Nothing can excuse these killers for the actions they took against innocent people. But how could feeling lonely generate such vicious actions? No one can understand the pain of loneliness unless you have been there yourself, feeling it like a constant shadow against your back, day in and day out. Being a lone mass killer is an extreme, atypical reaction to loneliness, but loneliness has driven people to do many a strange thing. Another story that was recently in the news talks about a woman that keep a dead body for two years because she did not want to be alone. But what about ordinary folks? Would ordinary folks to outlandish things to fit in and feel accepted? Social psychologists have done a number of experiments to show just how far people will go to fit in and obey authority. One of these experiments was done by Stanley Milgram, who showed that individuals would be willing to deliver painful shocks to other people when instructed to do so:
The fact of the matter is that loneliness can have a profound effect upon us and sadly many of us do not realize or acknowledge this fact. Loneliness is often not treated as a serious issue that can have serious consequences on our behaviors and our health. There are not very many organizations focused exclusively on loneliness, compared to other organizations dedicated towards addressing social issues such as hunger, obesity, or smoking. I am sure the average person does not think of loneliness in the same drastic context as hunger. And yet, if you take the time to look, you will see that loneliness is making as much of an impact as hunger or any other major, popular issue right now.
The fact of the matter is that loneliness is a response to a basic need of every human being, arguably in much the same way as our need to eat, sleep, or breathe. Baumeister and Leary have argued that the need to belong is a basic, fundamental human need, in much the same way as any other basic, human need we have. And what happens when we cannot fulfill our need to belong? The same thing that happens when we have a need to eat but no food is available. We feel hungry, but in this case, we call this hunger, loneliness. Loneliness is response to our social need, it is our bodies telling us that we are not getting the social interaction, the sense of belongingness that we require. And just like hunger, if it continually goes unfulfilled, it has negative consequences on our health. To some degree, hunger is easier to fulfill than loneliness, all we need to do is provide food. But for many of us, being able to build a sense of connection is difficult, very difficult. It is almost as if we have not developed the ability to feed ourselves and thus have trouble getting that sense of connection. We can also very easily see someone who is starving and in need of food, but it is a lot harder to spot someone who is lonely.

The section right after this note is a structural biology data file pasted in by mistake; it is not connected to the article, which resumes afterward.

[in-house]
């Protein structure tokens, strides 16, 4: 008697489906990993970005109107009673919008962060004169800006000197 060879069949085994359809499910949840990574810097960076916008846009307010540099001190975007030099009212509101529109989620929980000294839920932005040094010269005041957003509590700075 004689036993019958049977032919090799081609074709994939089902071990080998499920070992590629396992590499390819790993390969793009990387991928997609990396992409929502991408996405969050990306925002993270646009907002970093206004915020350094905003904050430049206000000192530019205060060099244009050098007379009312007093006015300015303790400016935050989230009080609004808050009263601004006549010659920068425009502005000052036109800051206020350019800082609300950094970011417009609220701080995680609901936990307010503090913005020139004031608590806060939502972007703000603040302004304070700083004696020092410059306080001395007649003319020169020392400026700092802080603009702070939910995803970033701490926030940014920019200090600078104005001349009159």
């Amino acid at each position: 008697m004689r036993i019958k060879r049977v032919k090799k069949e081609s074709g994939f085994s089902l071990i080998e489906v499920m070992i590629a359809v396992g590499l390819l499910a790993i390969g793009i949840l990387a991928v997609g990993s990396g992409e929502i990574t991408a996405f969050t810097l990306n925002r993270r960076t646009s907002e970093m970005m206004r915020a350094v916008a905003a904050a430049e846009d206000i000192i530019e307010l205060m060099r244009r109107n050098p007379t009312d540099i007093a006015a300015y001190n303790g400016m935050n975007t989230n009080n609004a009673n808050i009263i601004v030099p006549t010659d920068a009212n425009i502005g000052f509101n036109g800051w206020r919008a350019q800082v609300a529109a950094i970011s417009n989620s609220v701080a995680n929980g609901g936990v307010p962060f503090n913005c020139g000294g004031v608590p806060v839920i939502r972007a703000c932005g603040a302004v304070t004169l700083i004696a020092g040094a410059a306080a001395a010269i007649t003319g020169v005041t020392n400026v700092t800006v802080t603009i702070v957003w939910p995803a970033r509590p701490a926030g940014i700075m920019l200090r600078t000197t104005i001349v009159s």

Until society acknowledges that loneliness is as much of a social issue as other basic needs such as food and shelter, we will have problems stemming from loneliness continuing to persist in our society. And it is a growing problem, not just in the elderly, but across all age groups as well. A recent study in Norway suggest that 40% youth ages 18-29 feel lonely "often" or "quite often." And another study in Australia show that at least 30% of Australians feel lonely, up from 10% ten years ago.
I, for one, will not stand by and wait for another tragedy to happen, wait for someone else to come to the rescue for those who feel lonely and isolated, for those who are longing for connection and cannot find one. I have hosted the Web of Loneliness for over 10 years. I am now moving onwards and upwards to establishing the Web of Loneliness Institute to find ways to raise awareness, and help the lonely. If you are willing to follow me on this journey, contact me, I'd be happy to have you along!